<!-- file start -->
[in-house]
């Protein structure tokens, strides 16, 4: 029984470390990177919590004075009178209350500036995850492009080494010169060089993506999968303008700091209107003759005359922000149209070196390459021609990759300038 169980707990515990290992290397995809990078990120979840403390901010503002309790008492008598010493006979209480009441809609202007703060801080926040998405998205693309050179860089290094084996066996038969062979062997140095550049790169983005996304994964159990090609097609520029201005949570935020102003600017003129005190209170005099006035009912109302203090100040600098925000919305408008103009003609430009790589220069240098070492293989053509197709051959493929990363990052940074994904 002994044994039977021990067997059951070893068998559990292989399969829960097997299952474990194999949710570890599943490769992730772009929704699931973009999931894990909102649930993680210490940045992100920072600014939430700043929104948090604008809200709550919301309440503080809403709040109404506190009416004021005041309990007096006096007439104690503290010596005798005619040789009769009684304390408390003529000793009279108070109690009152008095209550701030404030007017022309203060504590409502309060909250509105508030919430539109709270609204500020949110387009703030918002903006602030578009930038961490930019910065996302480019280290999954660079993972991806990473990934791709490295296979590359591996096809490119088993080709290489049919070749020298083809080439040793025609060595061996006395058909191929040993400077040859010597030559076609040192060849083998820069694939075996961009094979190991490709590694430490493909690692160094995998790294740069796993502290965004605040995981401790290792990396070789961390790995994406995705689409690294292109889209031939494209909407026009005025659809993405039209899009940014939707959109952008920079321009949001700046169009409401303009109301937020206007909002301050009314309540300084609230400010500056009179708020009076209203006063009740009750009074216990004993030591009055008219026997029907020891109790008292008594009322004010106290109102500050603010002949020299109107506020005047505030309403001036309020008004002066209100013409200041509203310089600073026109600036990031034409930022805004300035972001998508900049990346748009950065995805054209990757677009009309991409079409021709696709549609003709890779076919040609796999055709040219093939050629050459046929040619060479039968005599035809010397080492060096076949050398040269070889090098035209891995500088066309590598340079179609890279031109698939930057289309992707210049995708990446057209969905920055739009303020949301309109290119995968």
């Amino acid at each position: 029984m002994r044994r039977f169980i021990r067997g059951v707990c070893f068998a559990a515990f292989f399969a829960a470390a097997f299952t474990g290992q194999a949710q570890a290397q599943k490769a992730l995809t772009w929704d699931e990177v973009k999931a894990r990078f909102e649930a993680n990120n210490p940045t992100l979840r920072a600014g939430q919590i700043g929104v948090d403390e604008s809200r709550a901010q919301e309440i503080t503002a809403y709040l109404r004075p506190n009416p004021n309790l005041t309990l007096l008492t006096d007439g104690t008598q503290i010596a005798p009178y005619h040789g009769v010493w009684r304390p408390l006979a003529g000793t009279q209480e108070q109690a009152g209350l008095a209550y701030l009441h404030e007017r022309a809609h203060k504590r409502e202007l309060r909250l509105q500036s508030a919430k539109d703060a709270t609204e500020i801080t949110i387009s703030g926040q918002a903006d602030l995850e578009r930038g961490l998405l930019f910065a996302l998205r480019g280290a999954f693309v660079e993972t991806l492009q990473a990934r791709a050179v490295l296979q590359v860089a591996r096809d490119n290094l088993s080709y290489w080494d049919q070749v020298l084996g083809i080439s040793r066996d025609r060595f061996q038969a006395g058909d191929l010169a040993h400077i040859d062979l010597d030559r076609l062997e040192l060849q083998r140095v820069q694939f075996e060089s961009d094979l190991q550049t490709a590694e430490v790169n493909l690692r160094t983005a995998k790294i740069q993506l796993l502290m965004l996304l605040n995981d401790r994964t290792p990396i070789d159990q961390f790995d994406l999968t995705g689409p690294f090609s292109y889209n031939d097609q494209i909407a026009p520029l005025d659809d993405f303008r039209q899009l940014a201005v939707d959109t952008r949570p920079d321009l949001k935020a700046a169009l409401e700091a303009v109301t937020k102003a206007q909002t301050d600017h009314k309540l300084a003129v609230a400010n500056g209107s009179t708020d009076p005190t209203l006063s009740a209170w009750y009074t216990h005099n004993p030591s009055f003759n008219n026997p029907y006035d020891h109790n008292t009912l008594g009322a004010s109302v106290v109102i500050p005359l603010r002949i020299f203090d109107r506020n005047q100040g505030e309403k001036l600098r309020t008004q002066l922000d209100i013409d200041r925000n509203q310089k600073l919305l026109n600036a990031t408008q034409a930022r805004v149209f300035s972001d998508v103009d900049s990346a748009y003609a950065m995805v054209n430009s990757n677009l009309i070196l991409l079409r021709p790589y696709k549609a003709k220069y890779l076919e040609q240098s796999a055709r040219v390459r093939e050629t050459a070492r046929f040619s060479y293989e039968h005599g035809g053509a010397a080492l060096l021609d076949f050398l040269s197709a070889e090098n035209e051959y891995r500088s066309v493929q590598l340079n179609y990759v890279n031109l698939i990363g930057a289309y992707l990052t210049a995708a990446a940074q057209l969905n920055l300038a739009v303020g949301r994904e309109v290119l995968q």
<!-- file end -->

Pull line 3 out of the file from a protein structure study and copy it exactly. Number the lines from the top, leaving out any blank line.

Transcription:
């Amino acid at each position: 029984m002994r044994r039977f169980i021990r067997g059951v707990c070893f068998a559990a515990f292989f399969a829960a470390a097997f299952t474990g290992q194999a949710q570890a290397q599943k490769a992730l995809t772009w929704d699931e990177v973009k999931a894990r990078f909102e649930a993680n990120n210490p940045t992100l979840r920072a600014g939430q919590i700043g929104v948090d403390e604008s809200r709550a901010q919301e309440i503080t503002a809403y709040l109404r004075p506190n009416p004021n309790l005041t309990l007096l008492t006096d007439g104690t008598q503290i010596a005798p009178y005619h040789g009769v010493w009684r304390p408390l006979a003529g000793t009279q209480e108070q109690a009152g209350l008095a209550y701030l009441h404030e007017r022309a809609h203060k504590r409502e202007l309060r909250l509105q500036s508030a919430k539109d703060a709270t609204e500020i801080t949110i387009s703030g926040q918002a903006d602030l995850e578009r930038g961490l998405l930019f910065a996302l998205r480019g280290a999954f693309v660079e993972t991806l492009q990473a990934r791709a050179v490295l296979q590359v860089a591996r096809d490119n290094l088993s080709y290489w080494d049919q070749v020298l084996g083809i080439s040793r066996d025609r060595f061996q038969a006395g058909d191929l010169a040993h400077i040859d062979l010597d030559r076609l062997e040192l060849q083998r140095v820069q694939f075996e060089s961009d094979l190991q550049t490709a590694e430490v790169n493909l690692r160094t983005a995998k790294i740069q993506l796993l502290m965004l996304l605040n995981d401790r994964t290792p990396i070789d159990q961390f790995d994406l999968t995705g689409p690294f090609s292109y889209n031939d097609q494209i909407a026009p520029l005025d659809d993405f303008r039209q899009l940014a201005v939707d959109t952008r949570p920079d321009l949001k935020a700046a169009l409401e700091a303009v109301t937020k102003a206007q909002t301050d600017h009314k309540l300084a003129v609230a400010n500056g209107s009179t708020d009076p005190t209203l006063s009740a209170w009750y009074t216990h005099n004993p030591s009055f003759n008219n026997p029907y006035d020891h109790n008292t009912l008594g009322a004010s109302v106290v109102i500050p005359l603010r002949i020299f203090d109107r506020n005047q100040g505030e309403k001036l600098r309020t008004q002066l922000d209100i013409d200041r925000n509203q310089k600073l919305l026109n600036a990031t408008q034409a930022r805004v149209f300035s972001d998508v103009d900049s990346a748009y003609a950065m995805v054209n430009s990757n677009l009309i070196l991409l079409r021709p790589y696709k549609a003709k220069y890779l076919e040609q240098s796999a055709r040219v390459r093939e050629t050459a070492r046929f040619s060479y293989e039968h005599g035809g053509a010397a080492l060096l021609d076949f050398l040269s197709a070889e090098n035209e051959y891995r500088s066309v493929q590598l340079n179609y990759v890279n031109l698939i990363g930057a289309y992707l990052t210049a995708a990446a940074q057209l969905n920055l300038a739009v303020g949301r994904e309109v290119l995968q």